How do the Uniqlo vintage chinos compare with these in terms of being slim or skinny?
Slim Fit Khaki's/Chino's - Page 119
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So I came to see the Unis Gio in person today.
Very mixed emotion and thought.
First of all, everything that has been said about the Unis Gio is true. Amazing fabric and meticulous construction. The fabric is dense and substantial, but not heavy at all. A very agreeable weight and smooth hand, with thickness just enough for us to be sure they will last through a few years' washing. Set-in belt loops, tab closure, button fly, corozo, full-curtain waistband, 'hidden' stitching. Nothing's left out, and perhaps nothing can be done better.
Second, the fit. They are truly true to size, i.e., one inch smaller in the waist than J.Crew or BR's chinos (and two inches smaller than Club Monaco's, I hasten to add.)
But they are far from well-fitting on everyone as some people have claimed, because of three things. The seat is large, the crotch is very short, and that doesn't mesh very well with the true-to-size waist. It's far from an ideal combination. The third thing, which was the thing that ruined it for me, is the leg. Unis Gio has a uniform inseam of 35", which means you will have to hem the legs if you're not tall by common standard. The problem is, the taper of the legs is not very pronounced. I recalled it being almost straight from the knee down. If I owned these pants, not only would I have to hem them up 5" but also ask my tailor to taper them so that they fit in terms of both length and shape. One inseam surely doesn't fit all.
(or, if it's your thing, you can just cuff them up. Cuffs naturally force the fabric to scrunch up and the legs to taper.)
Third, is the overall value of the stuff, or rather the sense of buying it. I don't know, and can't probably argue against anybody, but I didn't feel a strong intuition that this is a good buy, as I always do when something is. Sure, the fabric and construction is AMAZING, and the fit, though not without flaws, works better on most people than most other chinos, but I can't justify spending $200 on them. It's an arbitrary feeling that the tradeoff is not worth it. I buy the fabric and the construction, but I don't buy the made-in-USA. If I were an economist, I could even empirically point out how the made-in-USA approach doesn't help anybody, not the consumers and definitely not Unis.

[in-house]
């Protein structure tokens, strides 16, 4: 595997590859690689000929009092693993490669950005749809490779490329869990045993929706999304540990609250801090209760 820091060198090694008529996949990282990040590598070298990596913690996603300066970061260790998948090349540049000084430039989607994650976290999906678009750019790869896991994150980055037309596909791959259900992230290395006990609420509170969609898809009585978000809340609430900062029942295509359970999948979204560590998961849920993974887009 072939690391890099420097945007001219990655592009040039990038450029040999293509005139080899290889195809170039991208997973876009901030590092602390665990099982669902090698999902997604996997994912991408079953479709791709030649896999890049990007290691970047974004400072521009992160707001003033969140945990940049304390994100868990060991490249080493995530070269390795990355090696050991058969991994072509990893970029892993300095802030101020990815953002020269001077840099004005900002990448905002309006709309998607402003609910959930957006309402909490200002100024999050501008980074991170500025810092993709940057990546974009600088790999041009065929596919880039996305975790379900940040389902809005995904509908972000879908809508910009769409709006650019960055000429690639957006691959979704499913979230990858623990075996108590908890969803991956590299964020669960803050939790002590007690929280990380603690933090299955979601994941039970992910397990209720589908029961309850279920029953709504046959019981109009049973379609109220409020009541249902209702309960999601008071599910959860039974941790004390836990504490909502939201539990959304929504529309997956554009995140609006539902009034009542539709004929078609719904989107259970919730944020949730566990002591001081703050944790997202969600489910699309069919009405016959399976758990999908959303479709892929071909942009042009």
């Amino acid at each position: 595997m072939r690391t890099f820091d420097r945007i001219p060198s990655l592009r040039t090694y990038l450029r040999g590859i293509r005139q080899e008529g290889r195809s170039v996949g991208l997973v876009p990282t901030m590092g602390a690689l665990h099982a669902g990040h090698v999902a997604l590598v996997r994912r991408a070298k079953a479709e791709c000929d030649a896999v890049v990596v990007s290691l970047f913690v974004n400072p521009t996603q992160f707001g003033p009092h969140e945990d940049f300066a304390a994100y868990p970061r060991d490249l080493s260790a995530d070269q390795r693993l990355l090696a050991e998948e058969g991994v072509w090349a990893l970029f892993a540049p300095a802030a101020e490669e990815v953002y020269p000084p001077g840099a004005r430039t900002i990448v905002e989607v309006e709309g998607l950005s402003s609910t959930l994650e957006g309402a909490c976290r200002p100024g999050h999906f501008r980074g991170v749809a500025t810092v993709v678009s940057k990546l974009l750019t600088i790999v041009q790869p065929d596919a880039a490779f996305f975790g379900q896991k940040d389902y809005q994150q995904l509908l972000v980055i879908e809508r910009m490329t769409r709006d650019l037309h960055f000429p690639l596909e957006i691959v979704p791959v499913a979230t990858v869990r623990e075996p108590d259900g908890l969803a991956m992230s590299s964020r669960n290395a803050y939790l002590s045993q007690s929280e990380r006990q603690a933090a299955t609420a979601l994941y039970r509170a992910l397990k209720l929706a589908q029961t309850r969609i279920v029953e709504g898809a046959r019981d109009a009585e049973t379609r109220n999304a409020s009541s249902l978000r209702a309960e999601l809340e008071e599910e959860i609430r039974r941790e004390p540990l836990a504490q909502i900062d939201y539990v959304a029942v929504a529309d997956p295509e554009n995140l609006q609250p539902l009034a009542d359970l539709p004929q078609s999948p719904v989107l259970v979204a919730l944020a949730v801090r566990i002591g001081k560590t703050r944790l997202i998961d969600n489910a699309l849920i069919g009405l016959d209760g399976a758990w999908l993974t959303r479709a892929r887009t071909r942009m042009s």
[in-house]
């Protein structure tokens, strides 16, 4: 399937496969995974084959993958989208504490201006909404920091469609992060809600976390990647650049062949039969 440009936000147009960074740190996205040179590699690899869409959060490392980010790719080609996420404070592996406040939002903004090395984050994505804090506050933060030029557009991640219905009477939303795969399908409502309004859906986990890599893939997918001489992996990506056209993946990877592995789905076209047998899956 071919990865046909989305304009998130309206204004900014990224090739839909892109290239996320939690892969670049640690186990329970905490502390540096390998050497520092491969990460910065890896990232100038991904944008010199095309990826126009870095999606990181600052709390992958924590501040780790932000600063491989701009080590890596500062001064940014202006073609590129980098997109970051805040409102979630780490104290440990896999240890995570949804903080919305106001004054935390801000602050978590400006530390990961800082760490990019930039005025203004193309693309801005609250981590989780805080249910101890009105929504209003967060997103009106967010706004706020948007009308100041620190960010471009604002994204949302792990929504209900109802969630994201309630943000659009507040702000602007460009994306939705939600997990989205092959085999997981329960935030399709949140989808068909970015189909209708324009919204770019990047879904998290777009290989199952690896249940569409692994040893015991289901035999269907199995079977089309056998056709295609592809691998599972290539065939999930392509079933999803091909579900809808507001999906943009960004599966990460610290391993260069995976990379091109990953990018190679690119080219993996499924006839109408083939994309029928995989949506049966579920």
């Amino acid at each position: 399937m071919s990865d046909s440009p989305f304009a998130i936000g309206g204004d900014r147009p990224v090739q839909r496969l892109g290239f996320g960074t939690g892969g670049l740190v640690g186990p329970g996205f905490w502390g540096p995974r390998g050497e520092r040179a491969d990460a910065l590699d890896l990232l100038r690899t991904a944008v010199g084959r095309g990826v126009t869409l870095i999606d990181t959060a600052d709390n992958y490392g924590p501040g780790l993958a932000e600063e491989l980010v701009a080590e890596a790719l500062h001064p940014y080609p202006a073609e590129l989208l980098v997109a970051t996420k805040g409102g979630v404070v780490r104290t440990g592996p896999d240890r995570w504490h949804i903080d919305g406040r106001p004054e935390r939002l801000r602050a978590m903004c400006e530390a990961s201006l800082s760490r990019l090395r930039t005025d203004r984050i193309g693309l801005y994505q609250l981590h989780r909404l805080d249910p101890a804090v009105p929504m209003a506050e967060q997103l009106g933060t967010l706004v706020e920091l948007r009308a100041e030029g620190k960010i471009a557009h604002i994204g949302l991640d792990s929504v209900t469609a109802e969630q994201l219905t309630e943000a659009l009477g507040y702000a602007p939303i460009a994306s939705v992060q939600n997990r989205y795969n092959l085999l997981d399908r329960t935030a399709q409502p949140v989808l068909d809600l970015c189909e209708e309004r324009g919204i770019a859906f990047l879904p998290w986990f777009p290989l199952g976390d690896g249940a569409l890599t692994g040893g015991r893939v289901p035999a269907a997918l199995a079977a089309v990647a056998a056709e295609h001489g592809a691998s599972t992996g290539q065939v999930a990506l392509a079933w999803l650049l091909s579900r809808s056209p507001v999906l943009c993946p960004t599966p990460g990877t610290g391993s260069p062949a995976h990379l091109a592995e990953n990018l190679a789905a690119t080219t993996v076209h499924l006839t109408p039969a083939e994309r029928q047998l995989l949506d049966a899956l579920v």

I wish a bigger company would do this. Take the same fabric and design, offer different inseams, and move production to a reasonably decent factory in China. Even at $150, this thing will be a much better buy than it is now. (Well, some colors are on sale at $99 and I will probably order them tonight, but I just want to let my thought out.)
By the way, the pair in the photo is the 'royal' color. More of a lilac than french blue color, if you're interested.
Edited by xxxamazexxx - 8/7/13 at 6:40pm
i would second this although i don't own West Is Dead.
I feel a little bad not being more enthusiast because west is dead has a great backstory and they seem like good folks. But I generally like the fabric, details, cut and construction bettter on those other brands.
Some left field stuff on sale at BiG.